Criticisms[edit]

Ethical basis of criticisms[edit]

Consumers have been shown to be content paying higher prices for Fairtrade products, in the belief that this helps the very poor.[9] The main ethical criticism of Fairtrade is that this premium over non-Fairtrade products does not reach the producers and is instead collected by businesses, employees of co-operatives or used for unnecessary expenses. Furthermore, research has cited the implementation of certain Fairtrade standards as a cause for greater inequalities in markets where these rigid rules are inappropriate for the specific market.[10]

What happens to the money[edit]

Little money reaches the Third World[edit]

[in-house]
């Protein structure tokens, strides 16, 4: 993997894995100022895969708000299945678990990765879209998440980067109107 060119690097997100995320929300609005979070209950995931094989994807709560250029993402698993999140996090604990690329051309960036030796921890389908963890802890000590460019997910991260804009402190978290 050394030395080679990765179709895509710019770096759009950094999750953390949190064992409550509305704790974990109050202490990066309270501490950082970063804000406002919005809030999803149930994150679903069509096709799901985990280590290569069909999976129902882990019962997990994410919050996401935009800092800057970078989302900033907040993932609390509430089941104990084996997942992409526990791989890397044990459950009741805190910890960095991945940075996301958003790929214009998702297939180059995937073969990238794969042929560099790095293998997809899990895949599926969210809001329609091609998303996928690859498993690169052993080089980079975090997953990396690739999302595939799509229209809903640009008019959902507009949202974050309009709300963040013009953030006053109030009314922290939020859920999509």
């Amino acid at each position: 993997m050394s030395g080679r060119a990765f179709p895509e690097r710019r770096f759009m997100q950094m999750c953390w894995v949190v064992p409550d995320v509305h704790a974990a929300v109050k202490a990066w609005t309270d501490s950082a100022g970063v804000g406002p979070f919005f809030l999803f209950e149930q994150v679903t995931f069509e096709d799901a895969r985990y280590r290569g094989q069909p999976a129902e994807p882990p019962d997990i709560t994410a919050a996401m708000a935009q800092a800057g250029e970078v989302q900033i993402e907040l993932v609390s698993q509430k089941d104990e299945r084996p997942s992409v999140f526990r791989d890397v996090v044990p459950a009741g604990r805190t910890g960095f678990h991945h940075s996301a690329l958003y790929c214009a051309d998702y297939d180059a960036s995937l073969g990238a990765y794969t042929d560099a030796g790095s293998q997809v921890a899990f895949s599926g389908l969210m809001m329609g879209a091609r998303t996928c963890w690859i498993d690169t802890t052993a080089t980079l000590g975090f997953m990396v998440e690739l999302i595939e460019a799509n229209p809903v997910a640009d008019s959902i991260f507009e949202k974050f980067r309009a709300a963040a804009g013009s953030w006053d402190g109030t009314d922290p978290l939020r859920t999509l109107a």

The Fairtrade Foundation does not monitor how much extra retailers charge for Fairtrade goods, so it is rarely possible to determine how much extra is charged or how much reaches the producers, in spite of the Unfair Trading legislation. In four cases it has been possible to find out. One British café chain was passing on less than one percent of the extra charged to the exporting cooperative;[11] in Finland, Valkila, Haaparanta and Niemi[12] found that consumers paid much more for Fairtrade, and that only 11.5% reached the exporter. Kilian, Jones, Pratt and Villalobos[13] talk of US Fairtrade coffee getting $5 per lb extra at retail, of which the exporter would have received only 2%. Mendoza and Bastiaensen[14] calculated that in the UK only 1.6% to 18% of the extra charged for one product line reached the farmer. All these studies assume that the importers paid the full Fairtrade price, which is not necessarily the case.[15]

Less money reaches farmers[edit]